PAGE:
- 3/28 IBACS/BIRC Talk: Dr. Ping Li
IBACS/BIRC Talk: Dr. Ping LiThursday, March 28th, 202409:00 AM - 10:30 AM
We are excited to announce the next talk in the IBACS/BIRC speaker series. Our next speaker of the semester is Ping Li from Hong Kong Polytechnic University. Ping Li, PhD, is Sin Wai Kin Professor in Humanities and Technology, Chair Professor of Neurolinguistics and Bilingual Studies, and Dean of the Faculty of Humanities at the University. He previously served as President of the Society for Computation in Psychology and Program Director at the U.S. National Science Foundation while being a Professor of Psychology, Linguistics, and Information Sciences at the Pennsylvania State University. Li’s research is focused on investigating the neurocognitive and computational bases of language acquisition, bilingualism, and reading comprehension in both children and adults. He uses digital technologies and cognitive neuroscience methods to study neuroplasticity and individual differences in learning to understand the relationships among language, culture, technology, and the brain. Li is currently Editor-in-Chief of Brain and Language and Senior Editor of Cognitive Science. He is a Fellow of the American Association for the Advancement of Science (AAAS).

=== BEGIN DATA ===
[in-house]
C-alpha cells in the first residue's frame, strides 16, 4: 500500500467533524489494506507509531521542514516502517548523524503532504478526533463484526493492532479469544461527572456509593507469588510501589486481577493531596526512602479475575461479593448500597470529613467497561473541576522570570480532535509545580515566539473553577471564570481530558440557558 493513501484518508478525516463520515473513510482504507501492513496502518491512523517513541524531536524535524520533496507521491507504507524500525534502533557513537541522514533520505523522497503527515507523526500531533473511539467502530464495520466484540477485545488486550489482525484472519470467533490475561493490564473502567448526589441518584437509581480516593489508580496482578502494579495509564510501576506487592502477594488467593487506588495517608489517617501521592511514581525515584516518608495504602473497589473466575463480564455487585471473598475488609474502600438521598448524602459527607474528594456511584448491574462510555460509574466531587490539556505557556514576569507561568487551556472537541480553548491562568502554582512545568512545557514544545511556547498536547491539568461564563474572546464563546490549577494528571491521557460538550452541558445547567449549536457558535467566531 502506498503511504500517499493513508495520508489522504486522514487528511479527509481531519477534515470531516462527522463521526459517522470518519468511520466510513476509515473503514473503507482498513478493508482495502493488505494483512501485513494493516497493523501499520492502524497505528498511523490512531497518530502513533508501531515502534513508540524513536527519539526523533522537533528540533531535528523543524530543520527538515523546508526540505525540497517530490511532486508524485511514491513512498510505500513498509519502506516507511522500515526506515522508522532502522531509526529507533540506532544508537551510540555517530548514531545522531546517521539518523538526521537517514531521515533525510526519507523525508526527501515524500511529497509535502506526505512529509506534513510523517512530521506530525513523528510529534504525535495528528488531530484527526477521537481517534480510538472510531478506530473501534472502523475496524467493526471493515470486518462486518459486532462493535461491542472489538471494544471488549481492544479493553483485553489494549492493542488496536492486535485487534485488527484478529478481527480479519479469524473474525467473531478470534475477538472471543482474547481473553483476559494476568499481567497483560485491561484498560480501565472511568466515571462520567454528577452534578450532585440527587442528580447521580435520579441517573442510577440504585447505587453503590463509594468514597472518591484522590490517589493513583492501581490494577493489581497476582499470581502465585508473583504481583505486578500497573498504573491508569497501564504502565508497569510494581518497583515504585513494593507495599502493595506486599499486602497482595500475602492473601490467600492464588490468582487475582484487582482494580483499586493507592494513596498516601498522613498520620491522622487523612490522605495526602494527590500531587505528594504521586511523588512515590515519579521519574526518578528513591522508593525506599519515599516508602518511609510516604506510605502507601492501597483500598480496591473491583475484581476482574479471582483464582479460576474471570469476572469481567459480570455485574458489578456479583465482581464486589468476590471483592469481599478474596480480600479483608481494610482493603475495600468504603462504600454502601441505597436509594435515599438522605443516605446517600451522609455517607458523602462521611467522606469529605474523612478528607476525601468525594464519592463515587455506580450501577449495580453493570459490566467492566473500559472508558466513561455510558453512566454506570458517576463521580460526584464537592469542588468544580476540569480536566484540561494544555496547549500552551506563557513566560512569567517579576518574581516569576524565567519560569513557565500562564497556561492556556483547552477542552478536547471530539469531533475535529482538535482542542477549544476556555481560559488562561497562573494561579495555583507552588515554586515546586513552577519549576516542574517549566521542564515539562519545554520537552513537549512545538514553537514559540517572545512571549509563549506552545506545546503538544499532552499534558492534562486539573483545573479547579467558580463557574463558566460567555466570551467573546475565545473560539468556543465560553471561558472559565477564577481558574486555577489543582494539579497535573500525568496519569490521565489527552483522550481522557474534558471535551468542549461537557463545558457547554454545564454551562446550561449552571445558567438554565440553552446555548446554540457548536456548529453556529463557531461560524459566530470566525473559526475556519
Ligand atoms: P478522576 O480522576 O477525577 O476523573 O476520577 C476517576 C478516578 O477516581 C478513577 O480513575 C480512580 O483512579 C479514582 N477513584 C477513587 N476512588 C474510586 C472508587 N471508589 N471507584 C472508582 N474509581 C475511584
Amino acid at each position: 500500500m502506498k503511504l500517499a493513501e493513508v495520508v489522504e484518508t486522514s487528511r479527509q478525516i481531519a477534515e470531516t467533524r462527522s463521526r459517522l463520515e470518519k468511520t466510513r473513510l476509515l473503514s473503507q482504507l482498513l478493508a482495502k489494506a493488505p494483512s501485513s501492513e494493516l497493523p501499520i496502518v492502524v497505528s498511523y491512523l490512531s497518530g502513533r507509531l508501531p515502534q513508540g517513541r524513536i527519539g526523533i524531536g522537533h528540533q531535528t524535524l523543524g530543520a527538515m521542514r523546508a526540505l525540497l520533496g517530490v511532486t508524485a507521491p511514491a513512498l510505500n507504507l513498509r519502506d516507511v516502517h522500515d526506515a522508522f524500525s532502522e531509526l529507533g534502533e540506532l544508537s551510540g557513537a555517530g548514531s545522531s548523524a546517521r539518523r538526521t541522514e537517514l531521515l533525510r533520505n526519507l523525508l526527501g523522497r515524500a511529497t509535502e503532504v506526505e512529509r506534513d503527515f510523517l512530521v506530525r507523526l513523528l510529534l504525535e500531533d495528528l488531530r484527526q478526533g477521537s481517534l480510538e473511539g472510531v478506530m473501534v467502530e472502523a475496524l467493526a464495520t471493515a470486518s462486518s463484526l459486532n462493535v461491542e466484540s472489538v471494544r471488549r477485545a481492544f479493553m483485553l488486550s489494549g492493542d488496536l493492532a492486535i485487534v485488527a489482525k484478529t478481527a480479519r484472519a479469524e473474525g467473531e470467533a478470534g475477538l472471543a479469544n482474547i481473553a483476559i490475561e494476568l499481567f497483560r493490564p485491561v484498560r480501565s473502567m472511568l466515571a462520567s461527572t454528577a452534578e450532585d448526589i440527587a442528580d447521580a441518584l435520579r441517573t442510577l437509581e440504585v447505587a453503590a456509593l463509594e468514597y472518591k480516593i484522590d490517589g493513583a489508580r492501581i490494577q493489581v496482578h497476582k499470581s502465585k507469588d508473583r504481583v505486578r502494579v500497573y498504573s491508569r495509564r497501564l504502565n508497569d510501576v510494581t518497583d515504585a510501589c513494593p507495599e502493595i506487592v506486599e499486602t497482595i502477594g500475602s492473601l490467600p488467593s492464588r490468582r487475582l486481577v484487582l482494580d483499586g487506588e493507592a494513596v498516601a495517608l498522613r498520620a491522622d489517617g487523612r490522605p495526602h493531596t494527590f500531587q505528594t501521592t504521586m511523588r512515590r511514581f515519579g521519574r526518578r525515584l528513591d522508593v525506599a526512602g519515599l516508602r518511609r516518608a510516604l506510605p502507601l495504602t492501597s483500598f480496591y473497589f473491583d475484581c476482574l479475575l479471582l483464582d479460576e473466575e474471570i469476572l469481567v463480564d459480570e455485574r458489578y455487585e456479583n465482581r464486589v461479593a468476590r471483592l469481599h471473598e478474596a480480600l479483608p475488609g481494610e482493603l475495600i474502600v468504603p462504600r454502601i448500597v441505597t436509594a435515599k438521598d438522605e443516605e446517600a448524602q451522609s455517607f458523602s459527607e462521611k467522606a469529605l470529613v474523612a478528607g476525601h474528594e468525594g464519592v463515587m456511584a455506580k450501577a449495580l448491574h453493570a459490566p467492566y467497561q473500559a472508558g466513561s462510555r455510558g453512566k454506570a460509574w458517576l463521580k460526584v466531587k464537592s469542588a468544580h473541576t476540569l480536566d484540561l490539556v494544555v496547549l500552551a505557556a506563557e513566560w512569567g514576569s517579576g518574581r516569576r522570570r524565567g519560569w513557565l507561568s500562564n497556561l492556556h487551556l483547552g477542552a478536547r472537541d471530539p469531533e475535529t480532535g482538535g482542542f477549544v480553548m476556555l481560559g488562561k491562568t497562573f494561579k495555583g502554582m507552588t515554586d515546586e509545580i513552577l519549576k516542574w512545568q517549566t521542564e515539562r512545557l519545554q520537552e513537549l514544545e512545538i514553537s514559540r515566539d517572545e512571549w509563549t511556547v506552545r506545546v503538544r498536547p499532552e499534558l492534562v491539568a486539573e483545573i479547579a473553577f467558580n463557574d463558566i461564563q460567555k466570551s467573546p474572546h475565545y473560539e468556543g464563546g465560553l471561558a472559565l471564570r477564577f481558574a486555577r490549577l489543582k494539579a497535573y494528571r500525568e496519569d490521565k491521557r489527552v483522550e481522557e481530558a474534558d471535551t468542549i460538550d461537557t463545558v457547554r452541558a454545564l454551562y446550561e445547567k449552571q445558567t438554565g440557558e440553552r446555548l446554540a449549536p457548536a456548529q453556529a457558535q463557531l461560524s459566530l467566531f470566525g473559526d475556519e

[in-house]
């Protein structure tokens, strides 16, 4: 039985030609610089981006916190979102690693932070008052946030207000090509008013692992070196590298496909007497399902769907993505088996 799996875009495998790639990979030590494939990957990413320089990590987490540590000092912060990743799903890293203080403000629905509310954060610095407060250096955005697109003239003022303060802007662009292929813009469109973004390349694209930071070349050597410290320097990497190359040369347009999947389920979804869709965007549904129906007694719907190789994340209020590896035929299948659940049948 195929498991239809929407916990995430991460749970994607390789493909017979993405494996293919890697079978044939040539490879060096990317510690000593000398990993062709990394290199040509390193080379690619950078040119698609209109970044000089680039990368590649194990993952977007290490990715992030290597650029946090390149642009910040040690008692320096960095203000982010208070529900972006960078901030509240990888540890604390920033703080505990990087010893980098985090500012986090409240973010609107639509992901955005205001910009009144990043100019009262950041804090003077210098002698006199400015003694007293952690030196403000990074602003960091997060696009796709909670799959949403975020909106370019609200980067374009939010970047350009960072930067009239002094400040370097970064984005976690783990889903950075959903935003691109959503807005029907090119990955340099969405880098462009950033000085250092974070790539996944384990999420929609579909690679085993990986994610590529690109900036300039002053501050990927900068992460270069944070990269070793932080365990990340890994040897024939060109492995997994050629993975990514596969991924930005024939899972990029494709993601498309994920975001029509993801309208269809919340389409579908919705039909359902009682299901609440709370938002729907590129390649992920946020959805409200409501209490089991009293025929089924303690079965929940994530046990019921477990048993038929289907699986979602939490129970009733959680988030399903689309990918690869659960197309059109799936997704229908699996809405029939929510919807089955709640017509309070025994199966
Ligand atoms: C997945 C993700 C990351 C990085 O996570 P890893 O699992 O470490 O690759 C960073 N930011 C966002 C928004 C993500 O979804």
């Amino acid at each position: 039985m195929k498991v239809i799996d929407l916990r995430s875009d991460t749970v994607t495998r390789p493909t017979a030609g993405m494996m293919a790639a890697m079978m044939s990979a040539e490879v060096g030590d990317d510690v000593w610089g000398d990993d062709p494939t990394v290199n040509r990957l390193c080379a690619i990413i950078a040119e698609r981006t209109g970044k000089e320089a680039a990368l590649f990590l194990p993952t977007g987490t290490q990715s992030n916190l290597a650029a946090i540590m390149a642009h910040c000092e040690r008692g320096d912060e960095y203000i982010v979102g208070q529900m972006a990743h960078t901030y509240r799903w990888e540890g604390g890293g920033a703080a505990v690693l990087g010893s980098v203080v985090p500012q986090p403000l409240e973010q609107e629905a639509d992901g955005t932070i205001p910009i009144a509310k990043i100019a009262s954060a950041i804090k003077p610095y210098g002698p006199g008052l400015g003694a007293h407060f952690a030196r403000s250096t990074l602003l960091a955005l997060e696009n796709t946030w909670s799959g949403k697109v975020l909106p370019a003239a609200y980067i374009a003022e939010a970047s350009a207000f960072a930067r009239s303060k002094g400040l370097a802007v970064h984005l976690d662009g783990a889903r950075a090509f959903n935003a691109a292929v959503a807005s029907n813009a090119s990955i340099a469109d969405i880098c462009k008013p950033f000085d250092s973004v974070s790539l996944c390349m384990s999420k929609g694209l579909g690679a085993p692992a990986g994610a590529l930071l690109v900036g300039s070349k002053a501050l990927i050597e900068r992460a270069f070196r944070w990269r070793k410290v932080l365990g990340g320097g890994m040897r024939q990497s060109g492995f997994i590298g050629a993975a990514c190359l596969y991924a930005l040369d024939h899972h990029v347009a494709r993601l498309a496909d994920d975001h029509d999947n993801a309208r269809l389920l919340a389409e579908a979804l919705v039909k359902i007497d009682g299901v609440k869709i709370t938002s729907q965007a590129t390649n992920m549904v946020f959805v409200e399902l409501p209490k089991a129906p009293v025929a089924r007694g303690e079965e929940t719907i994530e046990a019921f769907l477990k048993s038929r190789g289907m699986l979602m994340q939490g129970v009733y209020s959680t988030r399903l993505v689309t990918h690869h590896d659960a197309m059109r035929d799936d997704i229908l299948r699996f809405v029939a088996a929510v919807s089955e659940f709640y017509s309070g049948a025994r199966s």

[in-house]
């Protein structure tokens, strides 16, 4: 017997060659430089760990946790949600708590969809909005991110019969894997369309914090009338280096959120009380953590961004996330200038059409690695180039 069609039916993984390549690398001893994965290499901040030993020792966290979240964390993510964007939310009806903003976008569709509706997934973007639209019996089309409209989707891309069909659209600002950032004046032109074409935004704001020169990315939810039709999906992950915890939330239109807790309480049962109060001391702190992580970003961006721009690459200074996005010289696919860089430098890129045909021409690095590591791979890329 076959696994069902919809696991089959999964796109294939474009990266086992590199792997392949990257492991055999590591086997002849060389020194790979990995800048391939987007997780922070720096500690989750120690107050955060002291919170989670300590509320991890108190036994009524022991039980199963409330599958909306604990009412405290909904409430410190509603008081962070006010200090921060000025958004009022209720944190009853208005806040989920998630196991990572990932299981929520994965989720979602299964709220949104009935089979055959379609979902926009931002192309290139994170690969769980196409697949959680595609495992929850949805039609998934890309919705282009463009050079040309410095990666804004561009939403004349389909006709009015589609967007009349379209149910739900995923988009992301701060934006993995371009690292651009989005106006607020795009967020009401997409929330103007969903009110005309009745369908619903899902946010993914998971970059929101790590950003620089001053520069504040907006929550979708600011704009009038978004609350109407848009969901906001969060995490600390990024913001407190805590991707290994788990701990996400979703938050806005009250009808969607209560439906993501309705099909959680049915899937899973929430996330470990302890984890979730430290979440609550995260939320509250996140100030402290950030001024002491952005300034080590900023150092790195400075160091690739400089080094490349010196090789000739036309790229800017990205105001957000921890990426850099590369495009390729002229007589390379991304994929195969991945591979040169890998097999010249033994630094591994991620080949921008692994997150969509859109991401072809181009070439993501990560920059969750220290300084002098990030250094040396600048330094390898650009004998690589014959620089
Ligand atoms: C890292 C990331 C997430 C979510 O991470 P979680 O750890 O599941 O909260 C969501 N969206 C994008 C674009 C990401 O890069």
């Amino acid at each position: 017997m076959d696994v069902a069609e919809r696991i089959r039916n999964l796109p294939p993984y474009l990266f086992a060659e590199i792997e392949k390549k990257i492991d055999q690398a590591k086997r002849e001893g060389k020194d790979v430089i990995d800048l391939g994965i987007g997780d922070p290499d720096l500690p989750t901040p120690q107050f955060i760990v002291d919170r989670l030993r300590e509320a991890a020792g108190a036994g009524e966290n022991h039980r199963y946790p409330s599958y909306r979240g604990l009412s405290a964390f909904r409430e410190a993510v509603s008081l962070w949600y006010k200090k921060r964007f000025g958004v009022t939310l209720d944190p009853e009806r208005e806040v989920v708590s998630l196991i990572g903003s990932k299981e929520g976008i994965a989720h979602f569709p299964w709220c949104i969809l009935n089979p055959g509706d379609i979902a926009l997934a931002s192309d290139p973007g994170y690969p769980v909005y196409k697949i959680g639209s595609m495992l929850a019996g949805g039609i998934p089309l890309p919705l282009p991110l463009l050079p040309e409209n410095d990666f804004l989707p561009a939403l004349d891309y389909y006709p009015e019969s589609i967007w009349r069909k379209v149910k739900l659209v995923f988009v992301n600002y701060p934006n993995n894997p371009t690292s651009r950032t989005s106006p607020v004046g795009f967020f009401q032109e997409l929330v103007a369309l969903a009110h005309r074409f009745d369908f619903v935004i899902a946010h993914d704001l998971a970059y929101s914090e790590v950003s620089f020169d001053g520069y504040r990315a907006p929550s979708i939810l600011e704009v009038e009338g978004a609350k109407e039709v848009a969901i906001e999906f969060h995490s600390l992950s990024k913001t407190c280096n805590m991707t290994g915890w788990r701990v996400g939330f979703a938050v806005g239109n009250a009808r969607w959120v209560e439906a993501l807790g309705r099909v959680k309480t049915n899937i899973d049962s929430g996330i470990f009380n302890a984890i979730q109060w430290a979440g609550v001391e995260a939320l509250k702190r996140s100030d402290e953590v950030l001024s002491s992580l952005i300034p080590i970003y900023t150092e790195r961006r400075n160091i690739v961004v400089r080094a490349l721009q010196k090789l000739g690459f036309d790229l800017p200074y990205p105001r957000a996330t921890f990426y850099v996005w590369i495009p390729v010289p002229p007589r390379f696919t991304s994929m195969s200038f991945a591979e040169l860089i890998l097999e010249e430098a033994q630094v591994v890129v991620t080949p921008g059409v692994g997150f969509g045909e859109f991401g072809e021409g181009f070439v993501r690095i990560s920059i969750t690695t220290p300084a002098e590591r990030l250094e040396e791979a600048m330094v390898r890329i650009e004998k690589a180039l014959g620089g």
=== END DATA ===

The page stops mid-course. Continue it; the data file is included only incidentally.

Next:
Format: Virtual on Zoom or join the in-person watch party in Arjona 339 with coffee and donuts!
*Note that you must register to obtain the Zoom meeting details. Please use your University email address
Talk Title: Naturalistic Reading Comprehension in L1 and L2: What can “model-brain alignment” tell us about its neurocognitive mechanisms
Abstract: With the rapid developments in generative AI and large language models (LLMs), researchers are assessing the impacts that these developments bring to various domains of scientific studies. In this talk, I describe the “model-brain alignment” approach that leverages the progress in LLMs. Along with recent proposals on shared computational principles in humans and machines for naturalistic comprehension (e.g., listening to stories, watching movies), we use model-brain alignment to study naturalistic reading comprehension in both native (L1) and non-native (L2) languages. By training LLM-based encoding models on brain responses to text reading, we can evaluate (a) what computational properties in the model are important to reflect human brain mechanisms in language comprehension, and (b) what model variations best reflect human individual differences during reading comprehension. Our findings show that first, to capture the differences in word-level processing vs. high-level discourse integration, current LLM-based models need to incorporate sentence prediction mechanisms on top of word prediction, and second, variations in model-brain alignment allow us to predict L1 and L2 readers’ sensitivity to text properties, cognitive demand characteristics, and ultimately their reading performance. Overall, our work highlights the utility of the model-brain alignment approach in the study of naturalistic reading comprehension at multiple levels of cognitive processing and multiple dimensions of individual variation.Contact Information: